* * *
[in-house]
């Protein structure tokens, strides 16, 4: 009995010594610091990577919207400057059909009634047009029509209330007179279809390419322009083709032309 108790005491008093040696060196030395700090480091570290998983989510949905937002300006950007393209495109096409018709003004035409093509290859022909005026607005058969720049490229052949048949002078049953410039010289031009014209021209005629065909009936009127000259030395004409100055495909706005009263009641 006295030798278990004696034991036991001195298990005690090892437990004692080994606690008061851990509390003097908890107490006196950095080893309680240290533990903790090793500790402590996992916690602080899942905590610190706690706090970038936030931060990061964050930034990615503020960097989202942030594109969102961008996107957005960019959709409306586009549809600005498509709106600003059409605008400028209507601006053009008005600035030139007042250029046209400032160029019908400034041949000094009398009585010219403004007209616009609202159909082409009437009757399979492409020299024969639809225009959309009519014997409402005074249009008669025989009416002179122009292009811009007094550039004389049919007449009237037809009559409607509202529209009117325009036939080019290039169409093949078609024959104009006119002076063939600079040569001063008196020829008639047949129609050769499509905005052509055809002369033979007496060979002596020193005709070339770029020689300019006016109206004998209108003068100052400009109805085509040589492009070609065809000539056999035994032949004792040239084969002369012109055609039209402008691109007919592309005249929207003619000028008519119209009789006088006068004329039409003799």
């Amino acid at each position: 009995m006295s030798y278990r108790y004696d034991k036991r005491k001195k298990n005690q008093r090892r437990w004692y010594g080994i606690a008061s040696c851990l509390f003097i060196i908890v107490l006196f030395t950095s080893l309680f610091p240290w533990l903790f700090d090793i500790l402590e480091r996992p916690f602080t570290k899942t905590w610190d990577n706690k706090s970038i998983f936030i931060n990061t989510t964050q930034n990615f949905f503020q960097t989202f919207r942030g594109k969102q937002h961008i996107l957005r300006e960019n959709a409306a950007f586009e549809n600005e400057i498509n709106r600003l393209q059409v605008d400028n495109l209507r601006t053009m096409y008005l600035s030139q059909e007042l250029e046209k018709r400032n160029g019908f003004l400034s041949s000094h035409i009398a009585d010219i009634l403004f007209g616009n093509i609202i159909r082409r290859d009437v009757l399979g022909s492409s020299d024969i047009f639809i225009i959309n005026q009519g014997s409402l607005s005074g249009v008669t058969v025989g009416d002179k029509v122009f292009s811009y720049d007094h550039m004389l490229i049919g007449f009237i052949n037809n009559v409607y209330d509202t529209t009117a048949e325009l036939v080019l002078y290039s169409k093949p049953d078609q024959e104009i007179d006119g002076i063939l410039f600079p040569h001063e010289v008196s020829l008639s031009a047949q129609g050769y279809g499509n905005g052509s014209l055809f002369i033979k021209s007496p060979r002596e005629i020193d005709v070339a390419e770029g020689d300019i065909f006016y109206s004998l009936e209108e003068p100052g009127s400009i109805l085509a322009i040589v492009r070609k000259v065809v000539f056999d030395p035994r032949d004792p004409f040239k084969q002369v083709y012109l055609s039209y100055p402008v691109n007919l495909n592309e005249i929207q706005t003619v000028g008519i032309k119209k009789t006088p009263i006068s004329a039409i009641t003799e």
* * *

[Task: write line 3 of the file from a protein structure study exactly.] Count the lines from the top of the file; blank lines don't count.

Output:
């Amino acid at each position: 009995m006295s030798y278990r108790y004696d034991k036991r005491k001195k298990n005690q008093r090892r437990w004692y010594g080994i606690a008061s040696c851990l509390f003097i060196i908890v107490l006196f030395t950095s080893l309680f610091p240290w533990l903790f700090d090793i500790l402590e480091r996992p916690f602080t570290k899942t905590w610190d990577n706690k706090s970038i998983f936030i931060n990061t989510t964050q930034n990615f949905f503020q960097t989202f919207r942030g594109k969102q937002h961008i996107l957005r300006e960019n959709a409306a950007f586009e549809n600005e400057i498509n709106r600003l393209q059409v605008d400028n495109l209507r601006t053009m096409y008005l600035s030139q059909e007042l250029e046209k018709r400032n160029g019908f003004l400034s041949s000094h035409i009398a009585d010219i009634l403004f007209g616009n093509i609202i159909r082409r290859d009437v009757l399979g022909s492409s020299d024969i047009f639809i225009i959309n005026q009519g014997s409402l607005s005074g249009v008669t058969v025989g009416d002179k029509v122009f292009s811009y720049d007094h550039m004389l490229i049919g007449f009237i052949n037809n009559v409607y209330d509202t529209t009117a048949e325009l036939v080019l002078y290039s169409k093949p049953d078609q024959e104009i007179d006119g002076i063939l410039f600079p040569h001063e010289v008196s020829l008639s031009a047949q129609g050769y279809g499509n905005g052509s014209l055809f002369i033979k021209s007496p060979r002596e005629i020193d005709v070339a390419e770029g020689d300019i065909f006016y109206s004998l009936e209108e003068p100052g009127s400009i109805l085509a322009i040589v492009r070609k000259v065809v000539f056999d030395p035994r032949d004792p004409f040239k084969q002369v083709y012109l055609s039209y100055p402008v691109n007919l495909n592309e005249i929207q706005t003619v000028g008519i032309k119209k009789t006088p009263i006068s004329a039409i009641t003799e």